Lest we miss the point that Alan’s crisis allegorises that of his nation, Eggers creates a series of secondary characters to remind us. On his flight to Saudi Arabia, Clay meets another businessman “who was drunk and maybe unhinged, too, [and] was, like Clay, born into manufacturing and somewhere later got lost in worlds tangential to the making of things”. He meets an architect who has been working in Dubai, Singapore, Abu Dhabi and China but not in America: “Not that it’s about the biggest or tallest, but you know, in the US now there’s not that kind of dreaming happening. It’s on hold. The dreaming’s being done elsewhere for now, the architect said. Then he left the party.”

The ethos of this novel is about the value of making things, of taking pride in them and creating economies based on the solidity of things. But is the making of things really the solution or part of the problem? Eggers doesn’t want to ask. Similarly, Eggers gestures towards the problem of oppression in Saudi Arabia and shows us a few fleeting migrant workers but the main characters in the novel are all westernised and speak perfect American English. Clay’s driver, Yousef, checks his car for a bomb: “It’s nothing terroristic,” he assures Alan. “It’s just this guy who thinks I’m screwing his wife.” Yousef is given some of the novel’s best lines, such as when they look at the roads to nowhere in KAEC, which are being swept by workers: “This is where the money’s going. They’re sweeping the sand in a desert.”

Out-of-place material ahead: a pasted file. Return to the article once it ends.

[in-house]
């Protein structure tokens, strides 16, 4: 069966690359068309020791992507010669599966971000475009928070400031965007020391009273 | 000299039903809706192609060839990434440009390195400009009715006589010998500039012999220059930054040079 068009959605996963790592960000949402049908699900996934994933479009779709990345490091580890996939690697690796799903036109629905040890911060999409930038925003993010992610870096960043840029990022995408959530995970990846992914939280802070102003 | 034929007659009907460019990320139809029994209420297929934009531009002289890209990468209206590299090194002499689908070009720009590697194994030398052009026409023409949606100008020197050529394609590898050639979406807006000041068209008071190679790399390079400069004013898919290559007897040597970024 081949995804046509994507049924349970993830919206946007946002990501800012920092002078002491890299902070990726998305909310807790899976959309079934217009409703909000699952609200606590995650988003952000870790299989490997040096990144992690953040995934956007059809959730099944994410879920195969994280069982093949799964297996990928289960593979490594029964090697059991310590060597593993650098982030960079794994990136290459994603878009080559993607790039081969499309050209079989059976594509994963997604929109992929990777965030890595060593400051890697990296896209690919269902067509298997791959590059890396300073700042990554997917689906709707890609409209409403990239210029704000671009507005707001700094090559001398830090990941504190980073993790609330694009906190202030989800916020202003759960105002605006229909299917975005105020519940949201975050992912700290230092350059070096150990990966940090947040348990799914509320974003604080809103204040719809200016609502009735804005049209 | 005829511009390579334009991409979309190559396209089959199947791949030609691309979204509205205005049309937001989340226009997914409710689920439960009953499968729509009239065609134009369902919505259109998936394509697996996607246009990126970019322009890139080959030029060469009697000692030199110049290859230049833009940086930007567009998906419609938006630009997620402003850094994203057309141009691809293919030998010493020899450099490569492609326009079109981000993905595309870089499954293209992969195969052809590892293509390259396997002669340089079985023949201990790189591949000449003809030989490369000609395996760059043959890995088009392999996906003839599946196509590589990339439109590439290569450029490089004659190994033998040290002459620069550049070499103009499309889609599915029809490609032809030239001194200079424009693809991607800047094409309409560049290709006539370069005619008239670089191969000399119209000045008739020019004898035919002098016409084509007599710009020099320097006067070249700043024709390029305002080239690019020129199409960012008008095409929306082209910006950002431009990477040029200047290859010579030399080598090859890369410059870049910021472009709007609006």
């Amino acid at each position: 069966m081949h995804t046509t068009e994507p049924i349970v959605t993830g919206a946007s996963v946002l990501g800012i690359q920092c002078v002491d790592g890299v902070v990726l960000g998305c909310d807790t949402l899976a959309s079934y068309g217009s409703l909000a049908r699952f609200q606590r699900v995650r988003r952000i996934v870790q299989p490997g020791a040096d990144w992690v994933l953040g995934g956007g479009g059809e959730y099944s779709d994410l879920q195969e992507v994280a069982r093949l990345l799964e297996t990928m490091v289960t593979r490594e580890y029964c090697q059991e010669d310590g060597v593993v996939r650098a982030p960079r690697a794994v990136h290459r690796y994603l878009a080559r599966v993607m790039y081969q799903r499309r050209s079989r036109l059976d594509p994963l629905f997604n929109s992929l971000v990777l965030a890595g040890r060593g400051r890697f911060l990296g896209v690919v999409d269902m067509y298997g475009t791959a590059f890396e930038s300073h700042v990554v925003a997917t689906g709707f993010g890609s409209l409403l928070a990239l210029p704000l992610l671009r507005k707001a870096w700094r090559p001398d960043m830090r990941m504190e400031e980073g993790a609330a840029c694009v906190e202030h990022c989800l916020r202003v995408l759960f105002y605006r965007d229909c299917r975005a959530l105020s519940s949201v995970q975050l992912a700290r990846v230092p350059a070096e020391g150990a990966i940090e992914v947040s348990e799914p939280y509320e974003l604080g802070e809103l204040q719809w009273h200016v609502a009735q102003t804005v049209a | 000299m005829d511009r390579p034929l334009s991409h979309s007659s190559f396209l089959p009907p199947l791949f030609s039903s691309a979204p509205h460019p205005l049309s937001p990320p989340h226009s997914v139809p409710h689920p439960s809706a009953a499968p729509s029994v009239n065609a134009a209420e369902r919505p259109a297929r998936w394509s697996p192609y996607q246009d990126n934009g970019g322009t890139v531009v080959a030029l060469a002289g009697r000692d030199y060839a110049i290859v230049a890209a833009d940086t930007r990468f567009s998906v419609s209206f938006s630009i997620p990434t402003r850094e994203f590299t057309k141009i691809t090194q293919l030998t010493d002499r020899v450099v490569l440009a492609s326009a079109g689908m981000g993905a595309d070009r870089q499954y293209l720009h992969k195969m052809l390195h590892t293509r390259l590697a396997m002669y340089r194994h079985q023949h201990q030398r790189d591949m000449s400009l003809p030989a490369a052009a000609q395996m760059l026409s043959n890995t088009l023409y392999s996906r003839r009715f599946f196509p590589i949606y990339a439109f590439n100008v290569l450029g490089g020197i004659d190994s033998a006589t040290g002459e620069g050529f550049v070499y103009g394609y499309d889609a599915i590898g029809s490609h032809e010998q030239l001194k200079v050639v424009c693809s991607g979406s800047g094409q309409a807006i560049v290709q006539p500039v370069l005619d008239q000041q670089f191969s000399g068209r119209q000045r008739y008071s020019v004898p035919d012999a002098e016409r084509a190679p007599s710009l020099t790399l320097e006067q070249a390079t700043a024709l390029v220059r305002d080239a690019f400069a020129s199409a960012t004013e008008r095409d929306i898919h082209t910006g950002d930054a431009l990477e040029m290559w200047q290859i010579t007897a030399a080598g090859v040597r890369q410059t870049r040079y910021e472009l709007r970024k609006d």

Like many such comic characters, including Herzog, Clay is anxious, paunchy, often foolish to the point of buffoonery, and yet the women he meets find him unaccountably attractive. (Just once, it would be nice to read a novel about a man whose midlife crisis so bores all the women he meets that they tell him where he can put his self-pity, instead of prompting them to strip off their clothes.) Clay claims to be tired of himself and yet nothing absorbs him more. He has no time – and neither does the novel – for his three co-workers, who are sketched in only to disappear.